I wanted the following features for my ideal smartphone:

  • Android 4.0 Ice Cream Sandwich
  • Verizon – broader signal coverage and blazingly-fast 4G LTE connection speeds.
  • Samsung’s Super AMOLED HD display – It just POPS.
  • Nexus – Google Nexus phones get the latest system updates quicker than all the other phones.

Galaxy Nexus has it all! I’ll follow up with a review when I get it.

That’s right, “WHEN” I get it! Happy birthday, me!

Oh Baby! One thing’s for sure.. Galaxy Nexus, you will be mine!

For more information, here are some links:

PocketNow: Samsung Galaxy Nexus Unveiled
SlashGear: Android 4.0 Ice Cream Sandwich Complete Guide
YouTube: Android Ice Cream Sandwich / Galaxy Nexus Unveiling
YouTube: Introducting Galaxy Nexus. Simple, beautiful, beyond smart

Dawn…

At the dawn of my sunrise photo experience, I was presented a morning of unimaginable inspiration. Thousands of sunrise photos later, this one is still my favorite. I thought I’d share this trip down memory lane with you.

February 7, 2010, 6:25am Virginia Beach

A dusting of snow covered both sides of the road as I drove to Virginia Beach on this morning. It was 28 degrees and some areas were slippery. The road next to the beach was crunchy underfoot—ice. As I proceeded down the snow-covered walkway toward the beach, I saw an orange glow spanning the whole width of the horizon. Up in the pre-dawn sky, I saw a few dark clouds floating on a sea of soft blue;  up to my right, a crescent moon. Although I couldn’t reach out and touch this horizon, it touched me. I felt privileged to be presented this beautiful moment, and humbled by the challenge to capture it forever.  Although no one else was around to see, I walked off the beach smiling, assured that there is a God.

Just a man…

Steve Jobs was just a man.
Human.
Like each one of us.
He rose above mediocrity through shear force of will.
He taught us to never settle.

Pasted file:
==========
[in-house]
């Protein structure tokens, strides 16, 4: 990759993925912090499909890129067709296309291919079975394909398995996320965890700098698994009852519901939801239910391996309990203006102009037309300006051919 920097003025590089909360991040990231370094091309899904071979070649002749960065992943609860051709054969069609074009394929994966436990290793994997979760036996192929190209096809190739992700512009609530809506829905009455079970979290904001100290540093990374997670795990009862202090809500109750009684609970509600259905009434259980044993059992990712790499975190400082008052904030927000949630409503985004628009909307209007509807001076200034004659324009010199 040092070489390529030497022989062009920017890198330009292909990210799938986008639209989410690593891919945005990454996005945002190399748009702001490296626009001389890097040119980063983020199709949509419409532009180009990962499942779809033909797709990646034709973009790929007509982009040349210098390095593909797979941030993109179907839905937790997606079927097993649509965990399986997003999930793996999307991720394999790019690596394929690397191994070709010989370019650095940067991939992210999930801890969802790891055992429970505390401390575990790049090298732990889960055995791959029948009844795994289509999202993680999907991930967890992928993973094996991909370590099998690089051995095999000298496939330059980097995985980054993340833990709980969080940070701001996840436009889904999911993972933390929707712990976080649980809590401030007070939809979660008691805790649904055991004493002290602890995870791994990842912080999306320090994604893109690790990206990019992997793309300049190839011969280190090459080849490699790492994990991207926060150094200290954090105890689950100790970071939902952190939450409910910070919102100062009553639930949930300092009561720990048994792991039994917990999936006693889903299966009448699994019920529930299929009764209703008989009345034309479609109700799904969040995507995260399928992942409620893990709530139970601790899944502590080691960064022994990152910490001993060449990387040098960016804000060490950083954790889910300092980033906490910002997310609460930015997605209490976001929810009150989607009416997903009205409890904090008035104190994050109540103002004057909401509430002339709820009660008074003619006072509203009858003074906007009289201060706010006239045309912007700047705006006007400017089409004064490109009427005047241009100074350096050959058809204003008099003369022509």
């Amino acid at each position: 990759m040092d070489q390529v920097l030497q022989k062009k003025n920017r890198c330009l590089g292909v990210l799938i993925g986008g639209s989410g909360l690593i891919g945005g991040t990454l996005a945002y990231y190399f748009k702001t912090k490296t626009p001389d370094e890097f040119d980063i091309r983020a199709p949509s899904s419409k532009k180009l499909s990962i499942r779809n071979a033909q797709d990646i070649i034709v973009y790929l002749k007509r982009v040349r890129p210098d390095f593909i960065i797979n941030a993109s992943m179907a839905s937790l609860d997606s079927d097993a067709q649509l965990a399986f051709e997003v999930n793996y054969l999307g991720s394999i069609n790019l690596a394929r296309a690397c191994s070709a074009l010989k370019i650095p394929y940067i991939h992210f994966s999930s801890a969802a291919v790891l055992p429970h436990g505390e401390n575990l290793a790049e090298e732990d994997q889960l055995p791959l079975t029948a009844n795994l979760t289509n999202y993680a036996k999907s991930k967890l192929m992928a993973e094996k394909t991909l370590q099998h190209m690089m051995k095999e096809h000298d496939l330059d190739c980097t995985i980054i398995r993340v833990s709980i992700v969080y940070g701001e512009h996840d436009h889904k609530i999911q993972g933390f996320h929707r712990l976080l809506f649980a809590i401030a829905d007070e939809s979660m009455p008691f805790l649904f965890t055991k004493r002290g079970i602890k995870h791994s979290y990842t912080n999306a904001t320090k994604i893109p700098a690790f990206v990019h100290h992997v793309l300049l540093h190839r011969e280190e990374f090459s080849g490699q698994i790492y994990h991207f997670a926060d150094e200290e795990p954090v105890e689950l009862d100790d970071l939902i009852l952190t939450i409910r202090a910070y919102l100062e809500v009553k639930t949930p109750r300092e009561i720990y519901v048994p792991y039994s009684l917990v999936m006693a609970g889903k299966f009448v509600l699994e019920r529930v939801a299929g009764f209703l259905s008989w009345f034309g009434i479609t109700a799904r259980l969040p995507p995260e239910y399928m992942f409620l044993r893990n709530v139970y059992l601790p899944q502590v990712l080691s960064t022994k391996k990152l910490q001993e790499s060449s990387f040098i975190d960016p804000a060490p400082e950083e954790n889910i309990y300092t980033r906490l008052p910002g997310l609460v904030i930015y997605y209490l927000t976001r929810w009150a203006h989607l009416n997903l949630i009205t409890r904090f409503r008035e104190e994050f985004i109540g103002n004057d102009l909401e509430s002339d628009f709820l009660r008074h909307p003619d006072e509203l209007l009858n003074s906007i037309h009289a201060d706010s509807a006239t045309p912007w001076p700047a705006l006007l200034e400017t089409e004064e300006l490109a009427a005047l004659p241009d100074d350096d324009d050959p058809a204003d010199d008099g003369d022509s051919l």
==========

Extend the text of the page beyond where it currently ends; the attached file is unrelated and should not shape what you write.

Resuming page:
To insist on “insanely great.”
Shall we rise above?
Shall we have the will?
Thank you, Steve.
Not just for your accomplishments.
But, for your inspiration to us all.
Rest in peace, “young and foolish” man.

Tab time…

Since I’m obsessed with mobile devices, I’ve been thinking about adding a “Mobile Beat” category to this blog. Sherry Boylan (of ChesBay360 fame), suggested I do a “choosing tablets” blog. Great first mobile beat topic.

Photographers on the go love to stay in connected. Early this year, a couple of my friends brandished iPads–screens big enough to display photos–better than smartphones. Had to have one, but…

Then, I discovered iPad’s operating system (IOS) didn’t do things like flash (80% of what moves in the Internet), notification panels, over-the-air operating system updates and voice recognition text entry like I’m used to on my Android phone. The Google Android ecosystem nicely integrates contacts, gmail, google calendar, google maps, gps navigation (yes, voice activated with turn by turn audible instructions), etc. I’m spoiled by Android goodness. So, my tablet search then tread in Android waters. Enter the Samsung Galaxy Tab 10.1.

Why I chose the Tab 10.1 instead of the iPad2? Android, Wide Screen Aspect Ratio, Higher Resolution Screen (1280 x 800 vs iPad’s 1024 x 768), More vivid display, Higher resolution cameras (front and back), Higher resolution video recording, Slightly thinner and lighter, Stereo support (left and right speakers vs iPad’s single speaker), Customizable home screens, Superior browsing experience. Now don’t get me wrong. The iPad is a wonderful device. And if you are already in the Apple IOS ecosystem with an iPhone or iPod Touch, then you may be more at home with an iPad.

I’m loving that Android system updates come over the air. Already an update from Android Honeycomb (Android’s tablet operating system) 3.0 to 3.1 has been pushed out. Soon, Android 4.0 Ice Cream Sandwich (combining phone and tablet operating systems) will push down. So far, iPads still have to connect to the computer for this. I also like to voice in my text entry on occasion. Just tap the microphone key and speak. Sometimes I have to edit a character or two, but it does save typing.

Use cases? Internet browsing, Facebook, Google+, 500px, Twitter, HRDPC club meetup site, pictures, video, e-mail, reading books and magazines, music via Amazon mp3. I take it with me to restaurants, club meetings and anywhere I may have to wait. Apps? I love the Android Kindle app. I prefer to read kindle books downloaded to my Tab. They’re in color! Great for photography books. Also, I love the Zinio app, my preferred way to subscribe to and read magazines. The Android Netflix app lets me watch movies on the Tab. Oh my gosh!!! Movies are awesome on this Tab (brilliant screen, wide-screen aspect ratio, stereo speakers). The more squarish aspect ratio of the iPad leaves large letter-box lines at the top and bottom of the screen when viewing movies. The iPad’s single speaker? Uh uh. The cloud synchronizes songs from Amazon mp3 on my PC, phone and tablet. And the cloud synchronizes the book pages between all these devices.